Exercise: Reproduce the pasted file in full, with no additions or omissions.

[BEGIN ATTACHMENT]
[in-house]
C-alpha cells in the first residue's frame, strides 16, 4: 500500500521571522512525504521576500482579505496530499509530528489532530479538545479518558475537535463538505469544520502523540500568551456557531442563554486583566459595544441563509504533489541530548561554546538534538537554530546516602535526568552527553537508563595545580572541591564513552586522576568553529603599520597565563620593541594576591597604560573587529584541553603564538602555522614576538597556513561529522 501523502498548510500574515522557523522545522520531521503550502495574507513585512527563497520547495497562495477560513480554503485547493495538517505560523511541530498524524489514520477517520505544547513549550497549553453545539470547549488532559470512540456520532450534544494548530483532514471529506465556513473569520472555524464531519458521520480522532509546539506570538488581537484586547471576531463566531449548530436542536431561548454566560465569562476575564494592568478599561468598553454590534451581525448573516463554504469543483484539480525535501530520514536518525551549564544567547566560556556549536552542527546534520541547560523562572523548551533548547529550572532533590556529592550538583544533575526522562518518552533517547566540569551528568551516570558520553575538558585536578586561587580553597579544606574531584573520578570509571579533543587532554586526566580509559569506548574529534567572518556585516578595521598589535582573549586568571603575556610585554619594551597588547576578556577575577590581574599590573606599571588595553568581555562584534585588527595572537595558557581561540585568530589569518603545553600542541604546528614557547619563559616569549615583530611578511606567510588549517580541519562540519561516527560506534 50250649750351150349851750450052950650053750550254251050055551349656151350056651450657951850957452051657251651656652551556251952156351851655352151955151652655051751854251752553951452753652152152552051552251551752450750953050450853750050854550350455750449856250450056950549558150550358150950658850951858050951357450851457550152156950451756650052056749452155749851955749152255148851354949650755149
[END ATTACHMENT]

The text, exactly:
[in-house]
C-alpha cells in the first residue's frame, strides 16, 4: 500500500521571522512525504521576500482579505496530499509530528489532530479538545479518558475537535463538505469544520502523540500568551456557531442563554486583566459595544441563509504533489541530548561554546538534538537554530546516602535526568552527553537508563595545580572541591564513552586522576568553529603599520597565563620593541594576591597604560573587529584541553603564538602555522614576538597556513561529522 501523502498548510500574515522557523522545522520531521503550502495574507513585512527563497520547495497562495477560513480554503485547493495538517505560523511541530498524524489514520477517520505544547513549550497549553453545539470547549488532559470512540456520532450534544494548530483532514471529506465556513473569520472555524464531519458521520480522532509546539506570538488581537484586547471576531463566531449548530436542536431561548454566560465569562476575564494592568478599561468598553454590534451581525448573516463554504469543483484539480525535501530520514536518525551549564544567547566560556556549536552542527546534520541547560523562572523548551533548547529550572532533590556529592550538583544533575526522562518518552533517547566540569551528568551516570558520553575538558585536578586561587580553597579544606574531584573520578570509571579533543587532554586526566580509559569506548574529534567572518556585516578595521598589535582573549586568571603575556610585554619594551597588547576578556577575577590581574599590573606599571588595553568581555562584534585588527595572537595558557581561540585568530589569518603545553600542541604546528614557547619563559616569549615583530611578511606567510588549517580541519562540519561516527560506534 50250649750351150349851750450052950650053750550254251050055551349656151350056651450657951850957452051657251651656652551556251952156351851655352151955151652655051751854251752553951452753652152152552051552251551752450750953050450853750050854550350455750449856250450056950549558150550358150950658850951858050951357450851457550152156950451756650052056749452155749851955749152255148851354949650755149